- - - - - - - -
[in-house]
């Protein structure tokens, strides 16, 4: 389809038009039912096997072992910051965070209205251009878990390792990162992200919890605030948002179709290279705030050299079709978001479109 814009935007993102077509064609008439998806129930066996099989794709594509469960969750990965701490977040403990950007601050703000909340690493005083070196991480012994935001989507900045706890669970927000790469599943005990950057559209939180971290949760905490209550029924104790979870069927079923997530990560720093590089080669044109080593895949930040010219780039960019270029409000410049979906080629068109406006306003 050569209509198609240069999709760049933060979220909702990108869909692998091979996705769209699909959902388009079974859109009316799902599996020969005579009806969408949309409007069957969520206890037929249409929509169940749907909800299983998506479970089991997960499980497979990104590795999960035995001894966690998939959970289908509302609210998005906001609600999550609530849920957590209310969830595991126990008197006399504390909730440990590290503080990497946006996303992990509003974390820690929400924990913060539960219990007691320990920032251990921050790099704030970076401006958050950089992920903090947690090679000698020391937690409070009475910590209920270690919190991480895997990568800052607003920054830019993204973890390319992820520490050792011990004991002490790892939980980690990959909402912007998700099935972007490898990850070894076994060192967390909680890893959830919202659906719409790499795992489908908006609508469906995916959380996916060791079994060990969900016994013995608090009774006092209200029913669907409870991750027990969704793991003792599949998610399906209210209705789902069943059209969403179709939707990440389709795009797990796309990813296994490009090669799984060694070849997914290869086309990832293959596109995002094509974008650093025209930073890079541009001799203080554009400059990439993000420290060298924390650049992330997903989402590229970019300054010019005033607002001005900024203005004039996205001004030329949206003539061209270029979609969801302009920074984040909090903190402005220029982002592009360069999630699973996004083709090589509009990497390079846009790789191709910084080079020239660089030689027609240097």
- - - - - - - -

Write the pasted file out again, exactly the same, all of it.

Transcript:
[in-house]
């Protein structure tokens, strides 16, 4: 389809038009039912096997072992910051965070209205251009878990390792990162992200919890605030948002179709290279705030050299079709978001479109 814009935007993102077509064609008439998806129930066996099989794709594509469960969750990965701490977040403990950007601050703000909340690493005083070196991480012994935001989507900045706890669970927000790469599943005990950057559209939180971290949760905490209550029924104790979870069927079923997530990560720093590089080669044109080593895949930040010219780039960019270029409000410049979906080629068109406006306003 050569209509198609240069999709760049933060979220909702990108869909692998091979996705769209699909959902388009079974859109009316799902599996020969005579009806969408949309409007069957969520206890037929249409929509169940749907909800299983998506479970089991997960499980497979990104590795999960035995001894966690998939959970289908509302609210998005906001609600999550609530849920957590209310969830595991126990008197006399504390909730440990590290503080990497946006996303992990509003974390820690929400924990913060539960219990007691320990920032251990921050790099704030970076401006958050950089992920903090947690090679000698020391937690409070009475910590209920270690919190991480895997990568800052607003920054830019993204973890390319992820520490050792011990004991002490790892939980980690990959909402912007998700099935972007490898990850070894076994060192967390909680890893959830919202659906719409790499795992489908908006609508469906995916959380996916060791079994060990969900016994013995608090009774006092209200029913669907409870991750027990969704793991003792599949998610399906209210209705789902069943059209969403179709939707990440389709795009797990796309990813296994490009090669799984060694070849997914290869086309990832293959596109995002094509974008650093025209930073890079541009001799203080554009400059990439993000420290060298924390650049992330997903989402590229970019300054010019005033607002001005900024203005004039996205001004030329949206003539061209270029979609969801302009920074984040909090903190402005220029982002592009360069999630699973996004083709090589509009990497390079846009790789191709910084080079020239660089030689027609240097």